Surrender to frustration; yield to apathy; succumb to exasperation. The national trends are not good. They contain exclamations of unhealthiness and it’s easy to become desensitized to the reality that the American church really is struggling. In the average congregation, it takes 85 people an entire year to reach one person for Christ. Many churches do not see anyone come to Christ in a year. More than 90 percent of churches are declining or growing less than the community around them.
The macro trends are disheartening, but specific local churches do not have to arrive at point of unhealthiness. After several interviews with church leaders and local consultations with churches of various sizes, our team has uncovered some commonalities of struggling churches. The following list is not exhaustive; however, let’s see some key signals that an individual congregation is beginning to struggle.
Lack of biblical focus. When God’s Word is not the driving force of a church, the congregation is bound to travel down the wrong road. Churches that do not elevate the proclamation and study of God’s Word veer off course. A lack of deep biblical teaching is one of the most glaring signs of a struggling church.
Majoring on minors. Pouring a lot of energy into a program or ministry that has little impact is one of the first signs of a struggling church. Since these ministries bear some fruit, the church justifies a greater focus on the minimal impact. Rather than refocusing, the struggling church chooses to concentrate on diminishing returns.
For instance, we talked with a church in the Southeast that had the most extravagant Christmas production in their community. For decades this program failed to assimilate people. Instead of reducing the scope of the program, they poured more money into it with hopes of reinvigorated its impact. Last year the leadership decided to cut the program entirely—most of the church was relieved.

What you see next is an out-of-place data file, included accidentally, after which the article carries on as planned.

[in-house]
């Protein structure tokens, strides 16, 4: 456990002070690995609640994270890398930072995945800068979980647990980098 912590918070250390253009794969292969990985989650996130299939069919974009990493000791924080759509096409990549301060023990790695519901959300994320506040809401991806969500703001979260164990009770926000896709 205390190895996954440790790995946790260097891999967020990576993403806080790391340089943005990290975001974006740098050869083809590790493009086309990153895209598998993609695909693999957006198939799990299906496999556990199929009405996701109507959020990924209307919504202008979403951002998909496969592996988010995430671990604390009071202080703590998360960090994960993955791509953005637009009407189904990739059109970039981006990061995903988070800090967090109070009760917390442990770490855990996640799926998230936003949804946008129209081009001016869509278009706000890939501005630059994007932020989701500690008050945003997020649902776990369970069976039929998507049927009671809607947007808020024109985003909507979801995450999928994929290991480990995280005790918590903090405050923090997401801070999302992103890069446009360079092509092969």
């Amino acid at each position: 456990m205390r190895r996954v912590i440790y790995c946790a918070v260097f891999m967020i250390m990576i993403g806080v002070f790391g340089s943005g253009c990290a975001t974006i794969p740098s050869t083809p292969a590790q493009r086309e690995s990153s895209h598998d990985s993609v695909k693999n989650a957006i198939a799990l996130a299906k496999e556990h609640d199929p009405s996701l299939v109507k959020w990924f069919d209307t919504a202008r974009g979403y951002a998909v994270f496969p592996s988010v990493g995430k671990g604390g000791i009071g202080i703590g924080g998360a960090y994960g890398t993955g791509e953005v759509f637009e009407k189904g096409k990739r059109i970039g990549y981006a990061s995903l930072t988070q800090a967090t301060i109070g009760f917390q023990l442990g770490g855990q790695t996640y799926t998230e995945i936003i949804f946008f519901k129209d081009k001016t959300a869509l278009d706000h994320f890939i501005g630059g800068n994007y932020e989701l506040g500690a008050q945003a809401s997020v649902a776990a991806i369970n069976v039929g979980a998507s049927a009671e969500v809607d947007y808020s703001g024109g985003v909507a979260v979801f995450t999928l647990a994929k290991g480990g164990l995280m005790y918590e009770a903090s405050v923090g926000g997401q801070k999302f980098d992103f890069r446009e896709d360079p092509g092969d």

Fewer resources allocated to an outward focus. When we examine the budgets of churches in our consultations, one key area of focus is how much the church allocates to outwardly-focused ministries. Struggling churches allocate less to missions each year—less money, less people, and less prayer.
Not changing with the changing demographic. Leaders within the church must minister with the following question at the forefront: “What are the biggest needs in my community?” Struggling churches are led by people who do not understand their immediate context. These congregations either do not know about changes in the demographics or they refuse to change with them.
Defensive leadership. Unfortunately, many church leaders have been beat up or burned. As a result, they focus more on not getting in trouble with their congregation than turning the world upside-down for Jesus. Struggling leaders take a defensive posture for fear of rocking the boat. They lead churches to play it safe rather than taking risks to reach more people. Safe churches stall any potential movement forward.
No clear plan of discipleship. A struggling church does not have an answer to the new believer or member who asks, “Now what?” These churches may have an abundance of programs and activities, but they do not have an intentional plan to help believers become more like Christ. The absence of a plan leaves the back door wide open.
The national trends are discouraging, but individual local churches do not have to follow the same path. Healthy churches notice the signs. They work through their struggles and move in the direction God is guiding them.